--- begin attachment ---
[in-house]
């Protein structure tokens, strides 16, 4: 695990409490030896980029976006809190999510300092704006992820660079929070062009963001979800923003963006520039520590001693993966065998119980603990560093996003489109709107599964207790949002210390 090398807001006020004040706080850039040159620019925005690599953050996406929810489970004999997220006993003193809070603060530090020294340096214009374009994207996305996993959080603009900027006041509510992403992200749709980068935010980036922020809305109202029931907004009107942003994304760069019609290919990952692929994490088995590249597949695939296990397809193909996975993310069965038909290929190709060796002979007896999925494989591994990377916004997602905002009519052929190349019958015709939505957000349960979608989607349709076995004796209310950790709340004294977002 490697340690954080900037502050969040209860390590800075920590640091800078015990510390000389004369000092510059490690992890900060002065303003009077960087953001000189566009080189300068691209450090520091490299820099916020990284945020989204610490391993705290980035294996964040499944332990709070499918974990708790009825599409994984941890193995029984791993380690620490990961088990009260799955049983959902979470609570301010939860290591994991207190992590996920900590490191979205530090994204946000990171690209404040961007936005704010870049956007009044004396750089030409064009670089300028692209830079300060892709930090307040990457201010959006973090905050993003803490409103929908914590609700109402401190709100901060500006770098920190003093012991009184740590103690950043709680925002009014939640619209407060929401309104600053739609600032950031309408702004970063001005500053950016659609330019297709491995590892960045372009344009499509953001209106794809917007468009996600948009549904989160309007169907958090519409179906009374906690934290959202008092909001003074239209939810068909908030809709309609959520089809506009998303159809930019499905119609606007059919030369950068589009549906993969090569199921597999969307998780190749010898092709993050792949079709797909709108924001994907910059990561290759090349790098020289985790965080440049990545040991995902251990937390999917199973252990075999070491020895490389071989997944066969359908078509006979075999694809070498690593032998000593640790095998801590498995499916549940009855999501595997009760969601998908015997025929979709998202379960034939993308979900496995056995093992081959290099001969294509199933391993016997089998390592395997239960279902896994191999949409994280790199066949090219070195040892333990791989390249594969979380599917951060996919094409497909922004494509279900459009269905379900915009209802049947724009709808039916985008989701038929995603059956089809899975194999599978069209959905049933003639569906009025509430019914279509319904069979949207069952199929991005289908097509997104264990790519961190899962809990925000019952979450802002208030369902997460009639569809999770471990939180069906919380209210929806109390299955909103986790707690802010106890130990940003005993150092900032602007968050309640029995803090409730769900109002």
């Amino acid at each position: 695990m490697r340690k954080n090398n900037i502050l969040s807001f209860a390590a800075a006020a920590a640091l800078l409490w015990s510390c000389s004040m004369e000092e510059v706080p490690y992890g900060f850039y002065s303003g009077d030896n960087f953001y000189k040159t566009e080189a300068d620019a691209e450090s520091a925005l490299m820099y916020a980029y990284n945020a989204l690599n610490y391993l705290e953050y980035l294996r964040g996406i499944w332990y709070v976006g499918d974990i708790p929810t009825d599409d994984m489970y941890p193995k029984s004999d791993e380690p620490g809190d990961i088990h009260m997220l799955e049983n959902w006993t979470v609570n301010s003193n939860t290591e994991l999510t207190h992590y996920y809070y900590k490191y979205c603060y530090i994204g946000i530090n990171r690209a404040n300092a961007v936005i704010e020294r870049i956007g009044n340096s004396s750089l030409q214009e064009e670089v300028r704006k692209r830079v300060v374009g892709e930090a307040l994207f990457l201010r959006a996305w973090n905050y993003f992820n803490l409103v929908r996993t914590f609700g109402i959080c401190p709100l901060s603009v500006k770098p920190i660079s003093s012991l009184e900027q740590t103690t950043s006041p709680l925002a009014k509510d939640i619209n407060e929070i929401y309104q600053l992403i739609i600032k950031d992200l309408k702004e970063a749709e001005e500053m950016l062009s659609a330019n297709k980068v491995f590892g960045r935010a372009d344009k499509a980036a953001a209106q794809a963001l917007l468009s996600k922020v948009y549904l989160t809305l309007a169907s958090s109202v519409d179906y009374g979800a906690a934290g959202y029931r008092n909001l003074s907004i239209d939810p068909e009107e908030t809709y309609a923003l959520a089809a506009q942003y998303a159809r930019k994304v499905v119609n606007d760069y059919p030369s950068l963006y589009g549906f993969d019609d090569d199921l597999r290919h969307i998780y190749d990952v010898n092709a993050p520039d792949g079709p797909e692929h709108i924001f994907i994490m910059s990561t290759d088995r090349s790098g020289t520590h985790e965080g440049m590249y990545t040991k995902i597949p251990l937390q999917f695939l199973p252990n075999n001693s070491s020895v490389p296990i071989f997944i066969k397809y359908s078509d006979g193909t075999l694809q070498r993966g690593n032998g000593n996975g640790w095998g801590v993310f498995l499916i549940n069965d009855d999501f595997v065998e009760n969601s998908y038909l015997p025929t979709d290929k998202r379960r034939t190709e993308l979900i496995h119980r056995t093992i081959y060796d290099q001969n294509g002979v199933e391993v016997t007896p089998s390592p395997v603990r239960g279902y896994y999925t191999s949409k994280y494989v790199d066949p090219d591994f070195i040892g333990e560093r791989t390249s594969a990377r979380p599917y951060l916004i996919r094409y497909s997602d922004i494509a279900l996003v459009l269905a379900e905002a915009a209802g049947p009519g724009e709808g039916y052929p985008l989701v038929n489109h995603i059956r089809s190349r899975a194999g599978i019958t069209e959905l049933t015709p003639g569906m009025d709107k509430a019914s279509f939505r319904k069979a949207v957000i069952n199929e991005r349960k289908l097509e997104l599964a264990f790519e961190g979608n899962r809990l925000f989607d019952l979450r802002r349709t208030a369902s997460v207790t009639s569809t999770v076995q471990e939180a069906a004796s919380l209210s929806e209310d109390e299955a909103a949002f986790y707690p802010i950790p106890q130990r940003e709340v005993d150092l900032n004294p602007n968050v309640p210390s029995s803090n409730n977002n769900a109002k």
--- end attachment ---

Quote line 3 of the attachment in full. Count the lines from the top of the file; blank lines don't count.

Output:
């Amino acid at each position: 695990m490697r340690k954080n090398n900037i502050l969040s807001f209860a390590a800075a006020a920590a640091l800078l409490w015990s510390c000389s004040m004369e000092e510059v706080p490690y992890g900060f850039y002065s303003g009077d030896n960087f953001y000189k040159t566009e080189a300068d620019a691209e450090s520091a925005l490299m820099y916020a980029y990284n945020a989204l690599n610490y391993l705290e953050y980035l294996r964040g996406i499944w332990y709070v976006g499918d974990i708790p929810t009825d599409d994984m489970y941890p193995k029984s004999d791993e380690p620490g809190d990961i088990h009260m997220l799955e049983n959902w006993t979470v609570n301010s003193n939860t290591e994991l999510t207190h992590y996920y809070y900590k490191y979205c603060y530090i994204g946000i530090n990171r690209a404040n300092a961007v936005i704010e020294r870049i956007g009044n340096s004396s750089l030409q214009e064009e670089v300028r704006k692209r830079v300060v374009g892709e930090a307040l994207f990457l201010r959006a996305w973090n905050y993003f992820n803490l409103v929908r996993t914590f609700g109402i959080c401190p709100l901060s603009v500006k770098p920190i660079s003093s012991l009184e900027q740590t103690t950043s006041p709680l925002a009014k509510d939640i619209n407060e929070i929401y309104q600053l992403i739609i600032k950031d992200l309408k702004e970063a749709e001005e500053m950016l062009s659609a330019n297709k980068v491995f590892g960045r935010a372009d344009k499509a980036a953001a209106q794809a963001l917007l468009s996600k922020v948009y549904l989160t809305l309007a169907s958090s109202v519409d179906y009374g979800a906690a934290g959202y029931r008092n909001l003074s907004i239209d939810p068909e009107e908030t809709y309609a923003l959520a089809a506009q942003y998303a159809r930019k994304v499905v119609n606007d760069y059919p030369s950068l963006y589009g549906f993969d019609d090569d199921l597999r290919h969307i998780y190749d990952v010898n092709a993050p520039d792949g079709p797909e692929h709108i924001f994907i994490m910059s990561t290759d088995r090349s790098g020289t520590h985790e965080g440049m590249y990545t040991k995902i597949p251990l937390q999917f695939l199973p252990n075999n001693s070491s020895v490389p296990i071989f997944i066969k397809y359908s078509d006979g193909t075999l694809q070498r993966g690593n032998g000593n996975g640790w095998g801590v993310f498995l499916i549940n069965d009855d999501f595997v065998e009760n969601s998908y038909l015997p025929t979709d290929k998202r379960r034939t190709e993308l979900i496995h119980r056995t093992i081959y060796d290099q001969n294509g002979v199933e391993v016997t007896p089998s390592p395997v603990r239960g279902y896994y999925t191999s949409k994280y494989v790199d066949p090219d591994f070195i040892g333990e560093r791989t390249s594969a990377r979380p599917y951060l916004i996919r094409y497909s997602d922004i494509a279900l996003v459009l269905a379900e905002a915009a209802g049947p009519g724009e709808g039916y052929p985008l989701v038929n489109h995603i059956r089809s190349r899975a194999g599978i019958t069209e959905l049933t015709p003639g569906m009025d709107k509430a019914s279509f939505r319904k069979a949207v957000i069952n199929e991005r349960k289908l097509e997104l599964a264990f790519e961190g979608n899962r809990l925000f989607d019952l979450r802002r349709t208030a369902s997460v207790t009639s569809t999770v076995q471990e939180a069906a004796s919380l209210s929806e209310d109390e299955a909103a949002f986790y707690p802010i950790p106890q130990r940003e709340v005993d150092l900032n004294p602007n968050v309640p210390s029995s803090n409730n977002n769900a109002k």